Glenda Cruise is still grateful to Registrar Kathleen Allen for first hiring her in 2000 as her assistant. Cruise retires June 30 after 15 years as executive assistant to the chancellor.
Glenda Cruise has a few weeks of organizing and throwing things away ahead of her. After 16 years at NCSSM, and 15 in her current role, the executive assistant to the chancellor is preparing to retire from NCSSM on June 30. Among the things she won’t toss away: a tiny newspaper clipping, a help wanted ad for registrar’s assistant at North Carolina School of Science and Mathematics. It was the year 2000 and Cruise — a former high school English teacher — had taken 16 years out of the workforce to raise her two girls. Then, with her daughter Jennifer headed to college and Betsy still in high school, Cruise and her husband divorced, leaving everyone fragile. But she needed a job, so she pulled herself together and applied.
“I saw the ad and thought, ‘Well, I’m an English major, I don’t know much about registering students but maybe they can teach me,’” Cruise remembers. She sat down with Registrar Kathleen Allen, who hired her on the spot, after calling in Tom Clayton to meet her. She’d normally have to have a search committee, Allen told Cruise, but it was summer, with not many people around. “‘If Tom likes you, we’re good’ she told me.” Clearly Clayton approved.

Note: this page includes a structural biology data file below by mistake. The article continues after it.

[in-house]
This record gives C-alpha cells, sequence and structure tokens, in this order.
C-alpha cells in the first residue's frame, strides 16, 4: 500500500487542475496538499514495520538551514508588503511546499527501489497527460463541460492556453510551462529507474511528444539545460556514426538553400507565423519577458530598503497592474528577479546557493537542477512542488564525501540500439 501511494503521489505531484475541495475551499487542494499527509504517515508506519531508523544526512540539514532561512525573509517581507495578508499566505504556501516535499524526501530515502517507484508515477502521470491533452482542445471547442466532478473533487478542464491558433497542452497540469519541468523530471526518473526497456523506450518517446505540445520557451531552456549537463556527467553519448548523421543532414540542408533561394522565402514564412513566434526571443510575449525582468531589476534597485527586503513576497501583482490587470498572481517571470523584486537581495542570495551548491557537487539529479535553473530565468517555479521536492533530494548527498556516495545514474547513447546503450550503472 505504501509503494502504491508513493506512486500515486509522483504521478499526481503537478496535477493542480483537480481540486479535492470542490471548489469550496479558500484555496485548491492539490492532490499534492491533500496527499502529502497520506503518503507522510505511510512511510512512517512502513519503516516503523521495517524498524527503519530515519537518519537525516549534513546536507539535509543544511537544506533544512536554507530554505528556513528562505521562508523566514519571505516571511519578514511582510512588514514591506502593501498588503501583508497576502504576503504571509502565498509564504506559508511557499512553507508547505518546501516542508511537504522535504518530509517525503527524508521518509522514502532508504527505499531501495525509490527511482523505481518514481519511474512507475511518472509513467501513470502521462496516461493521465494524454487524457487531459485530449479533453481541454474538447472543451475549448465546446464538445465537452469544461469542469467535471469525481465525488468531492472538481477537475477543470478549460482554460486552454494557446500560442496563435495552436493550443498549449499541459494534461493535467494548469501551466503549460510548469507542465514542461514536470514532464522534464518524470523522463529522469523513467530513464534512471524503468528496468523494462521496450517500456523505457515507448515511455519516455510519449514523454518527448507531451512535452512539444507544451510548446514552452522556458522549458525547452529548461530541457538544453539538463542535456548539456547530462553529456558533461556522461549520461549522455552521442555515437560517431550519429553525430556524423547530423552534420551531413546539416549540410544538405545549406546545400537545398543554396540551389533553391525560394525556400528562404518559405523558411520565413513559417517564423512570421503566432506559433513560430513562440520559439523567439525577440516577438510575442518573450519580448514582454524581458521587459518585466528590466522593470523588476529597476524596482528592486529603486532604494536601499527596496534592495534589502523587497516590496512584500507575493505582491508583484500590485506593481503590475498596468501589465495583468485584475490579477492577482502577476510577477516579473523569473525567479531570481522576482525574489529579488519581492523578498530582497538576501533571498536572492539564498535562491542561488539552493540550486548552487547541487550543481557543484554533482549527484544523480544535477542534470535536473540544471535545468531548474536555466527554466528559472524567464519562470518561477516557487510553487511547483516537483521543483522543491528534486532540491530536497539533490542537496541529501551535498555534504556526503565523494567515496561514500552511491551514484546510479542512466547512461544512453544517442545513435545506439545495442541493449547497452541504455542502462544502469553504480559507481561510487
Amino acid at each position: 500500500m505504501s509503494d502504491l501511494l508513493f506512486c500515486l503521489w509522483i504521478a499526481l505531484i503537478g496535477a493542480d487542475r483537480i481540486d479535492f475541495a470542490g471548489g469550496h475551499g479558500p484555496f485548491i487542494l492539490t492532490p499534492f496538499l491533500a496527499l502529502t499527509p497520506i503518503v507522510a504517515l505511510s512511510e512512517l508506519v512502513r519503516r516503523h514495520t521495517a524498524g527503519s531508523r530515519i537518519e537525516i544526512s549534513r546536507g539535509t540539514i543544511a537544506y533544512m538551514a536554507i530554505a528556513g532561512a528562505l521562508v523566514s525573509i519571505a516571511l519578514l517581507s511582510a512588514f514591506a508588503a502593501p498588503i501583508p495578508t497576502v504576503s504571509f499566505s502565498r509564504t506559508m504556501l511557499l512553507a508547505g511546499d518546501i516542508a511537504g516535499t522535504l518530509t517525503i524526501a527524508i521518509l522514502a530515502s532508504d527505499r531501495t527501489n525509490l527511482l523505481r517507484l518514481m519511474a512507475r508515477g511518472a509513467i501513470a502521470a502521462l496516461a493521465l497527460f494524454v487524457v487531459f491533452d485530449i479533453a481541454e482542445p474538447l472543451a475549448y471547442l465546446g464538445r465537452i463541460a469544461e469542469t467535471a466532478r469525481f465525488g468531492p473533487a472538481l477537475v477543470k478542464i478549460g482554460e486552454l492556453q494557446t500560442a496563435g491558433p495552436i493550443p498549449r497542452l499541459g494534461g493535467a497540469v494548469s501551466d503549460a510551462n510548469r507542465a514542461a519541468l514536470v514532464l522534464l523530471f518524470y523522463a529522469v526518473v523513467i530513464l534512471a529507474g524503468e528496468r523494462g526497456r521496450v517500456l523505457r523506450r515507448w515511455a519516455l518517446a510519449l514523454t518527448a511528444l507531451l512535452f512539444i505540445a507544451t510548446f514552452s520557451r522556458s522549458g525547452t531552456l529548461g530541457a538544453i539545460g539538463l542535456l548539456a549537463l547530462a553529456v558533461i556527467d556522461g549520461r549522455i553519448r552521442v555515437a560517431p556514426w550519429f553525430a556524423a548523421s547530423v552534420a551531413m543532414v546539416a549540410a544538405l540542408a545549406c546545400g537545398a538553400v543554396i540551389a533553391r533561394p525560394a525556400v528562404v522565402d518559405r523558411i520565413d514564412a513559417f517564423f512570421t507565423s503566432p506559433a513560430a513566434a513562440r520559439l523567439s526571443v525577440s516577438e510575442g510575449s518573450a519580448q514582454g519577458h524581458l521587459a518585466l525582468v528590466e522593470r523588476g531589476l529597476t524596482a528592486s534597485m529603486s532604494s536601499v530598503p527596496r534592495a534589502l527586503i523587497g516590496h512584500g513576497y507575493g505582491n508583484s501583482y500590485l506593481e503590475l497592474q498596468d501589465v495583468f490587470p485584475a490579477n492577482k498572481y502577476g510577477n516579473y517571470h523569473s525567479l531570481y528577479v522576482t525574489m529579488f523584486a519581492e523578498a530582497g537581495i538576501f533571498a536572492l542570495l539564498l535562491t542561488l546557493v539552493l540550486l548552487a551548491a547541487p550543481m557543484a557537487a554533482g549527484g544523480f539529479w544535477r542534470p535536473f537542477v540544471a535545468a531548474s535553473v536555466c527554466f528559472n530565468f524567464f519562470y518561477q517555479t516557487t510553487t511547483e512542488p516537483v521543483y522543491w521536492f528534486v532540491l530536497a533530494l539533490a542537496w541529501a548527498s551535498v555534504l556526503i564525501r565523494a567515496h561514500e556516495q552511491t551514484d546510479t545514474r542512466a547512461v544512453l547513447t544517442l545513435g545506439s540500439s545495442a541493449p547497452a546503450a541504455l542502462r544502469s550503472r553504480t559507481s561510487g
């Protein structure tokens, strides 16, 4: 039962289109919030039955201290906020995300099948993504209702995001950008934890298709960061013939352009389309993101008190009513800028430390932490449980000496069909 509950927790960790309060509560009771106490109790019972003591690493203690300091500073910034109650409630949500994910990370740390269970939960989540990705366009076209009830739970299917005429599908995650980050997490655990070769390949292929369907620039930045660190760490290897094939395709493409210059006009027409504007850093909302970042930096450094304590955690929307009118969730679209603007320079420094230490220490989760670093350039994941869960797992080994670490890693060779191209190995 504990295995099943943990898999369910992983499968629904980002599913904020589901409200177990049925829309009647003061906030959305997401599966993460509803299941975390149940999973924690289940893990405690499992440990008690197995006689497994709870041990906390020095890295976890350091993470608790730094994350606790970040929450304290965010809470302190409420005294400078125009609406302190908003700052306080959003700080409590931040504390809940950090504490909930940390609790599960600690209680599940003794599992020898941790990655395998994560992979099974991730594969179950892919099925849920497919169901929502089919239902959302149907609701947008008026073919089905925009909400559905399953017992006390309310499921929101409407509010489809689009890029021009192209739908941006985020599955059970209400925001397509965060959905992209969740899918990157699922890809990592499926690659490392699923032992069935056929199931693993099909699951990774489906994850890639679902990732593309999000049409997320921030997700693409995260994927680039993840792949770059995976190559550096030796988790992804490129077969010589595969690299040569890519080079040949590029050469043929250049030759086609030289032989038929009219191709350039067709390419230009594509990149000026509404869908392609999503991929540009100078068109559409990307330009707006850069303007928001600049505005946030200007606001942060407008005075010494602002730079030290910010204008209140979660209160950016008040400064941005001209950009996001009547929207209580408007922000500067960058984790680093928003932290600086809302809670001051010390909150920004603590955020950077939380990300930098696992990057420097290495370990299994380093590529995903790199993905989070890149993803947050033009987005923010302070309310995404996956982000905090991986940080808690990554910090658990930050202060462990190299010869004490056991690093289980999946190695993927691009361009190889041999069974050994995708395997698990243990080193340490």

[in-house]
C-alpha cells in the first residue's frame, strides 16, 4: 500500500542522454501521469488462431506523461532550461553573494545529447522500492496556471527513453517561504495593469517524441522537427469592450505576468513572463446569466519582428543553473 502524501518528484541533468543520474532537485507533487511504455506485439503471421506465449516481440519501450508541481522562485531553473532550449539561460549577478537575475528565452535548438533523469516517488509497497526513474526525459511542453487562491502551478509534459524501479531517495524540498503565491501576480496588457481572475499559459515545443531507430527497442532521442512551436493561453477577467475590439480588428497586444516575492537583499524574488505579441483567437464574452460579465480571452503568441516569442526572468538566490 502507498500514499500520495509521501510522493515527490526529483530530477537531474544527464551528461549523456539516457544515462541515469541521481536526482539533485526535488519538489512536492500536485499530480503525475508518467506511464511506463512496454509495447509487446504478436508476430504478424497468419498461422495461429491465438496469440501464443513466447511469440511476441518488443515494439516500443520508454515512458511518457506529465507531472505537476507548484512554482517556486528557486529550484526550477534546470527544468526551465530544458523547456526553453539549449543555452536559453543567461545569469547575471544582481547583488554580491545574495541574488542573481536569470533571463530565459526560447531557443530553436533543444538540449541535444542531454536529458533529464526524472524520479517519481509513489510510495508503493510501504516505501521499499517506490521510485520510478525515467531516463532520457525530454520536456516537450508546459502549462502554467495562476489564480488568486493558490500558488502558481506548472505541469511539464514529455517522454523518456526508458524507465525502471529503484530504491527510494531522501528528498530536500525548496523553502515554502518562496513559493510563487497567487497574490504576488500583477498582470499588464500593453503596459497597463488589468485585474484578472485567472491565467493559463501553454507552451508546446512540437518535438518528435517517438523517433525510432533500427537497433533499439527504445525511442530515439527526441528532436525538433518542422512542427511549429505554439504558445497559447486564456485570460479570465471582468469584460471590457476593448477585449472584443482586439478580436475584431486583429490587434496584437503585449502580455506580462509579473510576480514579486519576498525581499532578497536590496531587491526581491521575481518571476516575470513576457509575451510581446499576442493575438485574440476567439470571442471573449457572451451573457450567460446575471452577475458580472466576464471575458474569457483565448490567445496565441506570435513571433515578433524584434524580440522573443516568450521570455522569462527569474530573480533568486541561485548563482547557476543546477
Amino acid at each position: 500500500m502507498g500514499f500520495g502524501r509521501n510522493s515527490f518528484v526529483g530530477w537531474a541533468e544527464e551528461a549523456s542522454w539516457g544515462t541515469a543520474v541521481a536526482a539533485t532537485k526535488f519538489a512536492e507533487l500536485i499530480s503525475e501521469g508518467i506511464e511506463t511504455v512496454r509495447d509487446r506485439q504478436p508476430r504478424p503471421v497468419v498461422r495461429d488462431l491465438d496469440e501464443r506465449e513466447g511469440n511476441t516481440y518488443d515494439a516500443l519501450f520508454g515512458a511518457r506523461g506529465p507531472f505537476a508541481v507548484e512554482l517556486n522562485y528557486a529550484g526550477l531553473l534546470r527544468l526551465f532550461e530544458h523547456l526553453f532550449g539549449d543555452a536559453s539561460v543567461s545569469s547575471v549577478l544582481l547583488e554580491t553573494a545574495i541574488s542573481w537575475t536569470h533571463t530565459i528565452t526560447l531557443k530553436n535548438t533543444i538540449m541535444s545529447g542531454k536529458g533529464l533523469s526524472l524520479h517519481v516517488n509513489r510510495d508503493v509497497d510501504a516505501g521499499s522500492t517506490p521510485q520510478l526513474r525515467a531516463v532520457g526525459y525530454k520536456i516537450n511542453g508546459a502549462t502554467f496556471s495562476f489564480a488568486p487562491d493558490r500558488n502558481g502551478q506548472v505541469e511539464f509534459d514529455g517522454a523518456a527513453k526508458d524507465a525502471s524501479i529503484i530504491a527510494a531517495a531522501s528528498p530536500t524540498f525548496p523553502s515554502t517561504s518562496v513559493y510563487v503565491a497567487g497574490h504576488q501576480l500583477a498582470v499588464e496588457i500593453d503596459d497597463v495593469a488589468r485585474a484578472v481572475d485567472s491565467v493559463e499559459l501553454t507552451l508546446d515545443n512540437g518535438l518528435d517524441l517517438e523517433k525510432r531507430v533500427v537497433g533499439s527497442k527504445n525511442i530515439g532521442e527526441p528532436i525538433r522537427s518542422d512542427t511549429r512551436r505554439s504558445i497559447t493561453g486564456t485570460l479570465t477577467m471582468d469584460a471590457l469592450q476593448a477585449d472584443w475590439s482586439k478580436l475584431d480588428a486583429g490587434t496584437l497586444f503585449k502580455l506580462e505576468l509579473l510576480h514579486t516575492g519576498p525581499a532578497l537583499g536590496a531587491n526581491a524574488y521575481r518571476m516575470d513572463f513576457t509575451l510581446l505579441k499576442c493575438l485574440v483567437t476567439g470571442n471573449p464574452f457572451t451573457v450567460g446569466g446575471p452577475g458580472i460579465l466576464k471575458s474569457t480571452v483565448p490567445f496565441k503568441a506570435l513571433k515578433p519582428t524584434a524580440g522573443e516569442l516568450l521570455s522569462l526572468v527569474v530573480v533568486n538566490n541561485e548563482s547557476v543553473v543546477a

Cruise was so grateful for the job and for Allen’s counsel, both professional and personal, that she promised to give her at least two years in the position. But after one year, Chancellor Gerry Boarman and a number of his senior team members suggested she apply for the chancellor’s assistant position. The job was a promotion and more in line with Cruise’s skills and background — writing, editing, research — and Allen gave her blessing to go for it. Cruise has worked in her Royall Hall office ever since. She assisted Boarman for nine years, helped Tom Williams during his interim leadership, and has spent the past six years with Chancellor Roberts.
She’s loved many things about the work and school, she says. “Our board members are amazing people. I’ve enjoyed working closely with the chairs. I’ve worked with six or seven of them over the years, including assisting Shirley Frye with the search committee that hired Todd.”
She’s enjoyed getting to know faculty and staff members through Direct Reports and Instructional Council meetings. She thinks the school is headed in a good direction with the strategic plan and Roberts’ ability to work inclusively.
At a retirement reception hosted by the Class of 1988 a few weeks ago, both Chancellor Roberts and former Chancellor Boarman called Cruise a good friend, and noted her competence and gracious way with everyone from students to staff, parents, and board members. “She does her work with such kindness and grace,” Roberts noted, while handling mountains of correspondence and event planning details.
About those mountains: More than anything, Cruise says, she looks forward to doing one thing at a time in retirement. “This job is the ultimate in multitasking,” she says. “At any one time I probably have 10 things minimized on my computer screen.”
Cruise will spend time with her four grandchildren, travel with her four sisters, and reconnect with old friends who date back to her undergraduate years at East Carolina University. Beginning in the fall, she’ll look into substitute teaching younger students a few days a week. And she wants to sample a new indulgence: reading fiction. Over the years she’s read too many nonfiction self-help books, she says — how to be a better person, better parent, etc. “No more self-help books,” she laughs.